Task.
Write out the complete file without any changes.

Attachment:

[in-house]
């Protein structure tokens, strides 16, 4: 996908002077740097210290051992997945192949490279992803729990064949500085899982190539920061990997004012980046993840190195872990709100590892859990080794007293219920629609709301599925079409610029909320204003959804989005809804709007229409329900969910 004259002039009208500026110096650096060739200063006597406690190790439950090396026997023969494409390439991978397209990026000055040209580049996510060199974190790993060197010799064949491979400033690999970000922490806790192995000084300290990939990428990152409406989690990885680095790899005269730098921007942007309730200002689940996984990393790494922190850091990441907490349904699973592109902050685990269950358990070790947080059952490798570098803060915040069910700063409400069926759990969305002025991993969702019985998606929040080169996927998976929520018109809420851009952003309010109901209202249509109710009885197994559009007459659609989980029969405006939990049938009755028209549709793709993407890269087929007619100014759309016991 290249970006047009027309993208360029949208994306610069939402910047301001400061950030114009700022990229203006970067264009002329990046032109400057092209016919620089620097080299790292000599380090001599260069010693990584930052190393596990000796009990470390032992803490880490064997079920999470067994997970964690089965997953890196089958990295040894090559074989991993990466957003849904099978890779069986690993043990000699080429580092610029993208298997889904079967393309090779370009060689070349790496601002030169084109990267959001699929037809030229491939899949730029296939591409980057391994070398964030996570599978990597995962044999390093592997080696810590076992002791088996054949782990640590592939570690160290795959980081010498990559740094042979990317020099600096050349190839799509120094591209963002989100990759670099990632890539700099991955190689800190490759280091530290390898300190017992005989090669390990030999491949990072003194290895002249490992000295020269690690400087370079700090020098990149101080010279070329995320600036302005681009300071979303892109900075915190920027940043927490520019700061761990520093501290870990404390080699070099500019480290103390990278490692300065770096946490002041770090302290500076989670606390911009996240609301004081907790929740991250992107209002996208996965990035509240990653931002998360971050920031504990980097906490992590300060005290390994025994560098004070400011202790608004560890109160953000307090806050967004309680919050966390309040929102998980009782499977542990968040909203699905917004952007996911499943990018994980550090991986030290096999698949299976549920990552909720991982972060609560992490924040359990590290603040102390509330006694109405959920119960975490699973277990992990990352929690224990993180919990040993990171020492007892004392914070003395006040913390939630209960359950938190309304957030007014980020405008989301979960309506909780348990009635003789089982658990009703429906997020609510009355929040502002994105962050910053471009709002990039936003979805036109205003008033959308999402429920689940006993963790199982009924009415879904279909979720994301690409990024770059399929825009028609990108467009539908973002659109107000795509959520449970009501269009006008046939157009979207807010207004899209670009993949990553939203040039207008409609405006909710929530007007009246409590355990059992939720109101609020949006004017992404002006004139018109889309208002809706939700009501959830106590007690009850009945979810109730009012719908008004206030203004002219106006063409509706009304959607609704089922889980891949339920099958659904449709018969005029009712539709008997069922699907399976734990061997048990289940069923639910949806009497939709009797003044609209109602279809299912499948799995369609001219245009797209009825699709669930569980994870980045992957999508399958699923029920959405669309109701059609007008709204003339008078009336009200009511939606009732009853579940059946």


[in-house]
């Protein structure tokens, strides 16, 4: 996908002077740097210290051992997945192949490279992803729990064949500085899982190539920061990997004012980046993840190195872990709100590892859990080794007293219920629609709301599925079409610029909320204003959804989005809804709007229409329900969910 004259002039009208500026110096650096060739200063006597406690190790439950090396026997023969494409390439991978397209990026000055040209580049996510060199974190790993060197010799064949491979400033690999970000922490806790192995000084300290990939990428990152409406989690990885680095790899005269730098921007942007309730200002689940996984990393790494922190850091990441907490349904699973592109902050685990269950358990070790947080059952490798570098803060915040069910700063409400069926759990969305002025991993969702019985998606929040080169996927998976929520018109809420851009952003309010109901209202249509109710009885197994559009007459659609989980029969405006939990049938009755028209549709793709993407890269087929007619100014759309016991 290249970006047009027309993208360029949208994306610069939402910047301001400061950030114009700022990229203006970067264009002329990046032109400057092209016919620089620097080299790292000599380090001599260069010693990584930052190393596990000796009990470390032992803490880490064997079920999470067994997970964690089965997953890196089958990295040894090559074989991993990466957003849904099978890779069986690993043990000699080429580092610029993208298997889904079967393309090779370009060689070349790496601002030169084109990267959001699929037809030229491939899949730029296939591409980057391994070398964030996570599978990597995962044999390093592997080696810590076992002791088996054949782990640590592939570690160290795959980081010498990559740094042979990317020099600096050349190839799509120094591209963002989100990759670099990632890539700099991955190689800190490759280091530290390898300190017992005989090669390990030999491949990072003194290895002249490992000295020269690690400087370079700090020098990149101080010279070329995320600036302005681009300071979303892109900075915190920027940043927490520019700061761990520093501290870990404390080699070099500019480290103390990278490692300065770096946490002041770090302290500076989670606390911009996240609301004081907790929740991250992107209002996208996965990035509240990653931002998360971050920031504990980097906490992590300060005290390994025994560098004070400011202790608004560890109160953000307090806050967004309680919050966390309040929102998980009782499977542990968040909203699905917004952007996911499943990018994980550090991986030290096999698949299976549920990552909720991982972060609560992490924040359990590290603040102390509330006694109405959920119960975490699973277990992990990352929690224990993180919990040993990171020492007892004392914070003395006040913390939630209960359950938190309304957030007014980020405008989301979960309506909780348990009635003789089982658990009703429906997020609510009355929040502002994105962050910053471009709002990039936003979805036109205003008033959308999402429920689940006993963790199982009924009415879904279909979720994301690409990024770059399929825009028609990108467009539908973002659109107000795509959520449970009501269009006008046939157009979207807010207004899209670009993949990553939203040039207008409609405006909710929530007007009246409590355990059992939720109101609020949006004017992404002006004139018109889309208002809706939700009501959830106590007690009850009945979810109730009012719908008004206030203004002219106006063409509706009304959607609704089922889980891949339920099958659904449709018969005029009712539709008997069922699907399976734990061997048990289940069923639910949806009497939709009797003044609209109602279809299912499948799995369609001219245009797209009825699709669930569980994870980045992957999508399958699923029920959405669309109701059609007008709204003339008078009336009200009511939606009732009853579940059946």